IOM works with national and local authorities and local partners to identify and understand migration movements in West and Central Africa. Flow monitoring is an activity that quantifies and qualifies flows, migrant profiles, trends and migration routes at a given point of entry, transit or exit. Since February 2016, IOM Niger has been monitoring migration flows at two points across Niger: Séguédine and Arlit. The data collected provides an overview of migration in the region. The information is collected from primary sources.
The governor of North Darfur announced that 152,797 displaced people have returned to their villages of origin. Camps where displaced people have been living will be renamed to districts and towns.
Governor El Sharif Samouh told state parliament that the total number of displaced people in North Darfur camps nows totals 327,031. He did not mention in which time period the reported 152,797 people have left the camps.
The Educate A Child (EAC) multi-year programme continues to make a real difference in the lives of out of school refugee children (OOSC). In 2017, 355,839 formerly OOSC were enrolled in primary education thanks to the programme.
During the first half of 2018, some 15,000 people have been newly displaced in Darfur, as compared to 10,000 in 2017, and 152,000 in 2016. All the new displacement in Darfur in 2018 was in and from Jebel Marra. About 386,000 people have returned to their areas of origin in Sudan since 2015, mainly in Darfur. The UN and partners continue to work with the Government to further verify the returnees.
The West and Central Africa Mobility Mapping report is a compilation of maps showing various mobility trends and mobility factors for movements to and from the West and central Africa region (forced displacement, transhumance, labour movements, etc.) This work is based on multiple data collection activities implemented by IOM and other actors (UNDESA, Ministries of Interior of various countries) and showcase the complexity of mobility in the region.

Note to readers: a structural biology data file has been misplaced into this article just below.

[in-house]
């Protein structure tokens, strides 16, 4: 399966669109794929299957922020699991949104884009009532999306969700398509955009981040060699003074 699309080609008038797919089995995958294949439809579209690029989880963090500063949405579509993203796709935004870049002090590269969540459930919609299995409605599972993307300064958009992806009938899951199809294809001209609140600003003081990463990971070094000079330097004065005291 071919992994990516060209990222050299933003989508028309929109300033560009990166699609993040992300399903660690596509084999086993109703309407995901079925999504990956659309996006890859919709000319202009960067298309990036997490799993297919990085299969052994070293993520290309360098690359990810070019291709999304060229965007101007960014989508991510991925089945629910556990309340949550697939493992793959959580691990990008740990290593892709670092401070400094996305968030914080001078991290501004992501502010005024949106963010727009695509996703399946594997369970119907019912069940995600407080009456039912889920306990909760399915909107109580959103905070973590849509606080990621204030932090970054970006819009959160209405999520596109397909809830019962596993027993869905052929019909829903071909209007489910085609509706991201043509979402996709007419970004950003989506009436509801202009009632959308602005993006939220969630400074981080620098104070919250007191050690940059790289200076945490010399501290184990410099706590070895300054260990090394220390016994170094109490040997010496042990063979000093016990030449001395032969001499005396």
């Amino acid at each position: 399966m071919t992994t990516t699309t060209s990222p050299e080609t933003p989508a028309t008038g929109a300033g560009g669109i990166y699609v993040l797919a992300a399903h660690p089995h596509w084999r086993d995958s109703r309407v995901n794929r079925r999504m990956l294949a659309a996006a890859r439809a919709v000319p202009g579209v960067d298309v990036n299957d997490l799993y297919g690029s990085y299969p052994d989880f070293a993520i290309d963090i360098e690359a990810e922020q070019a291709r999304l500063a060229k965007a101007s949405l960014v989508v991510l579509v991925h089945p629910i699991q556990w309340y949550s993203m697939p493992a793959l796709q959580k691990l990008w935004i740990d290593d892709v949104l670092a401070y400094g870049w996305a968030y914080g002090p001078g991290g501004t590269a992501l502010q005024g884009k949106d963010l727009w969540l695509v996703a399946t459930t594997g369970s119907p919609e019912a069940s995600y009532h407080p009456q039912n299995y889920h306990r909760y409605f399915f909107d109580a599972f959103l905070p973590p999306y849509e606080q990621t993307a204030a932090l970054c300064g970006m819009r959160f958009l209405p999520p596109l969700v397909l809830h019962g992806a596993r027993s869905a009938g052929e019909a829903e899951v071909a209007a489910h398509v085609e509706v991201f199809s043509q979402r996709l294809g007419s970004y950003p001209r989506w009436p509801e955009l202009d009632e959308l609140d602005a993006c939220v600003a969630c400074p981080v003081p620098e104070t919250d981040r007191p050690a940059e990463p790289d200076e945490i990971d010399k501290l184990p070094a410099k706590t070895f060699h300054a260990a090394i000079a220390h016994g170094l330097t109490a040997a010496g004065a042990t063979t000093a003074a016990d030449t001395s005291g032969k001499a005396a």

Sudanese refugees in camp Touloum in eastern Chad have refused to be classified into three categories with regard to eligibility for food assistance.
In a memorandum submitted to a delegation of international and local organisations that visited the refugee camp on Thursday, they explained that the organisation responsible for food distribution has classified the refugees into three categories according to eligibility for food assistance, and printed red, yellow and green cards under that classification.
Detention Centre Profiling is a component of IOM Libya’s Displacement Matrix programme. It is a data oriented tool that routinely provides specific sex and age demographic data and key sectorial information on individuals held in Libya’s detention Centres.
In this round, 12 detention centres have been assessed, namely Abusliem, Al kufra, Alsabaa, Benghazi Al Wafiah, Ejdabia, Janzour, Misrata Kararim, Qasr Bin Ghasheer, Sabratha Melita, Tobruk, Trig al Seka, and Zliten.
THE CHILDREN OF THE LAKE CHAD CRISIS
'Here in Dar es Salam [camp], we have food to eat, we go to school, we play with friends, we feel safe. When I get older, I would like to become a doctor to look after sick people.' - Aisha Mahamadou. View original
MILLIONS OF BOYS AND GIRLS ARE AT RISK - IN CHAD, WE FIND STORIES OF HOPE AND REDEMPTION ON THE EDGE OF ONE OF THE WORLD'S MOST-PRESSING HUMANITARIAN SITUATIONS